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Vox Sentences: Gun control in the crosshairs

Gun rights question reaches the Supreme Court; Iraqi parliament accepts prime minister’s resignation.

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A gun case at SCOTUS

  • The Supreme Court heard its first gun case since 2010 on Monday — and one of the big questions is whether a decision was necessary at all since the regulations in question have already been rescinded. [Washington Post / Robert Barnes]
  • The case, New York State Rifle & Pistol Association v. City of New York, was a challenge to the city’s ban on gun owners transporting guns outside of their homes, a ban that seemed unlikely to be upheld. [SCOTUSblog / Amy Howe]
  • But while the case worked its way up to the high court, New York changed the rules, seemingly to try to avoid the Supreme Court ruling on the matter at all. [US News and World Report / Claire Hansen]
  • Based on the day’s oral arguments, a majority of the Court may be inclined to dismiss the case. But that won’t be the end of the larger issue. [Vox / Ian Millhiser]
  • The last Second Amendment case the Court heard was in 2010, in McDonald v. Chicago, which affirmed the landmark 2008 District of Columbia v. Heller ruling on the individual right to own a gun. [CNBC / Tucker Higgins]
  • Liberal Justices Ruth Bader Ginsburg and Sonia Sotomayor were outspoken about dismissing the case while their conservative counterparts remained largely silent. “You are asking us to take a case where the other side has thrown in the towel,” remarked Sotomayor. [CNN / Ariane de Vogue]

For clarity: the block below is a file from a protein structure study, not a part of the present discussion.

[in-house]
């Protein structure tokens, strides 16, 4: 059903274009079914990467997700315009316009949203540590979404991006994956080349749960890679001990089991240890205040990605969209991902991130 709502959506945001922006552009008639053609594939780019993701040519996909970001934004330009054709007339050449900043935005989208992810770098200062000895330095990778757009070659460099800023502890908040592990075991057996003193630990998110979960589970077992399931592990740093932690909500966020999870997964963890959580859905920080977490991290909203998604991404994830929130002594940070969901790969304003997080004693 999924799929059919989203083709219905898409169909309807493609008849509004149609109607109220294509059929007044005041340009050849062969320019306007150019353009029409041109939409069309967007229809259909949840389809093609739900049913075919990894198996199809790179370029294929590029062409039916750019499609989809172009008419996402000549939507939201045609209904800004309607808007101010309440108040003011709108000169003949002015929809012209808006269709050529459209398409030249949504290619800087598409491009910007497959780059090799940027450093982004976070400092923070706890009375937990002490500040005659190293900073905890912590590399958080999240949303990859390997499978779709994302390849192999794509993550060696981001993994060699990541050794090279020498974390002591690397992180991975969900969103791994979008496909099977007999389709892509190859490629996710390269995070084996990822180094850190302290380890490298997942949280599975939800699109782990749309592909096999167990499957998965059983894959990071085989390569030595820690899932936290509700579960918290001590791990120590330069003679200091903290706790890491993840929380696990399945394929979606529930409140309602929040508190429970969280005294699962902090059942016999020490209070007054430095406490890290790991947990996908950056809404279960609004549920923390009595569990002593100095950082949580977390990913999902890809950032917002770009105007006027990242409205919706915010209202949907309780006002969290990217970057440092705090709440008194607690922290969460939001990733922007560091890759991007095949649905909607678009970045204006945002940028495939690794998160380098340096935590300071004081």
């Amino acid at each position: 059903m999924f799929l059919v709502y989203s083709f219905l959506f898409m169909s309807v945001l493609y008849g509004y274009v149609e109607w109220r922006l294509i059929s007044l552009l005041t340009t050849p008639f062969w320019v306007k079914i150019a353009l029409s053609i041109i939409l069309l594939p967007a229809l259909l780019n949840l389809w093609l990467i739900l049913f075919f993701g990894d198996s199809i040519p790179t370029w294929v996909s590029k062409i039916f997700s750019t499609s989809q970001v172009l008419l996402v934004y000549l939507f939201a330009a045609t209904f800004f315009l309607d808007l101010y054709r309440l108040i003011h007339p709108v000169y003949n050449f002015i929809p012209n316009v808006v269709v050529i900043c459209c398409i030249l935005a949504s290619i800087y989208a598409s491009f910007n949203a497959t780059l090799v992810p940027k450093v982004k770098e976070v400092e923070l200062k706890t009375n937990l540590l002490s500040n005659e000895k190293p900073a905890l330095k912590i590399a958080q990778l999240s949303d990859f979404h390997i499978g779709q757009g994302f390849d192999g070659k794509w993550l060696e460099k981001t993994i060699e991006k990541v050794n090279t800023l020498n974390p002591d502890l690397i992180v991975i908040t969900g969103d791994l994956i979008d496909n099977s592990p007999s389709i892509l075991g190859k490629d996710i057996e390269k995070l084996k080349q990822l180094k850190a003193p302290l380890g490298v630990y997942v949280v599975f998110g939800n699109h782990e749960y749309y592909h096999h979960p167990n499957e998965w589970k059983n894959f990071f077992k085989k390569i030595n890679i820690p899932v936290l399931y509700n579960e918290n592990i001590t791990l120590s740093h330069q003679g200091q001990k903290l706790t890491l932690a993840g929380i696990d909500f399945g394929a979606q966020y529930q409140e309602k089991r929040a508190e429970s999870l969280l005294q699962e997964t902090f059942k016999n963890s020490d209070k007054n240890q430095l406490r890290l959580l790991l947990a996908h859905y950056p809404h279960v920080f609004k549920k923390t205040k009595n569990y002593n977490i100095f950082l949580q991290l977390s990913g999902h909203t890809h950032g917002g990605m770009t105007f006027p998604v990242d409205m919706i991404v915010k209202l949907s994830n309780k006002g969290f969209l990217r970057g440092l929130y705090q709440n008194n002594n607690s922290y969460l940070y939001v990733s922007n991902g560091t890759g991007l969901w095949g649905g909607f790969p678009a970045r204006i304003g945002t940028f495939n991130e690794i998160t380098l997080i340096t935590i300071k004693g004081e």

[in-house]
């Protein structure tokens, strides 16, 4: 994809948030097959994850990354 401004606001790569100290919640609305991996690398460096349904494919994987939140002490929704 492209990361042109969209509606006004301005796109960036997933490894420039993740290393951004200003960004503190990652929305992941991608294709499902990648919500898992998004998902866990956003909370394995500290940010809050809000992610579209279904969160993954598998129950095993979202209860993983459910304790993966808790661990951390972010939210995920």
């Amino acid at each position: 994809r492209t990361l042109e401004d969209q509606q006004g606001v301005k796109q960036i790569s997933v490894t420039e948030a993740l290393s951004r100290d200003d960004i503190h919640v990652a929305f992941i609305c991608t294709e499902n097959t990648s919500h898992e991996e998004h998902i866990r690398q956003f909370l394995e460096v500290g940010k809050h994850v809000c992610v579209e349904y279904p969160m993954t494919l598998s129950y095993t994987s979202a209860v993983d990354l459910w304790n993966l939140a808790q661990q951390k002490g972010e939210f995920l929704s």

Iraq’s prime minister resigns but protests continue

  • Iraqi Prime Minister Adel Abdul Mahdi’s resignation was approved by parliament on Sunday. [Al Jazeera / Arwa Ibrahim]
  • Mahdi announced his plan to resign on Friday as anti-government protests against corruption continue to rage in the streets since October. He will stay on in an advisory capacity until new elections bring in his successor. [Vox / Catherine Kim]
  • The estimated death toll hovers around 400 and another 8,100 injured due to Iraqi security force attempts to put down protests about the condition of public services, unemployment, and foreign influence across the country. [BBC]
  • However, Mahdi’s resignation did not satisfy protesters, who continue to take to the streets on Sunday and demand greater reforms. [NPR / Jenny Gathright]


  • Trump wants South Korea to pay more for American military presence. Here’s what the demands are doing to US-South Korean relations. [The Hill / Michael O’Hanlon]
  • An Australian woman survived while stranded for nearly two weeks after crashing her car in a riverbed in the outback. [BBC]
  • How California is looking to fix batteries’ emissions problem. [Vox / David Roberts]
  • The lives of an Ohio high school graduating class of 2000 illustrates the pervasive and devastating effects of the opioid crisis. [New York Times / Dan Levin]
  • Illinois’s Metropolitan Planning Council released a new report aimed at evaluating the accessibility of the state’s public transit. [Chicago Tribune / Mary Wisniewski]


“France, Germany and the United Kingdom warmly welcome the decision taken by the governments of Belgium, Denmark, Finland, the Netherlands, Norway and Sweden, to join Instex as shareholders.” [Joint statement from Paris, London, and Berlin about six new European countries joining their plan to uphold the commitments of the Iran nuclear deal]

Listen to this: The tech behind ankle monitors

E-carceration: how a tech solution to overcrowded prisons actually impacts the lives of wearers. [Spotify]

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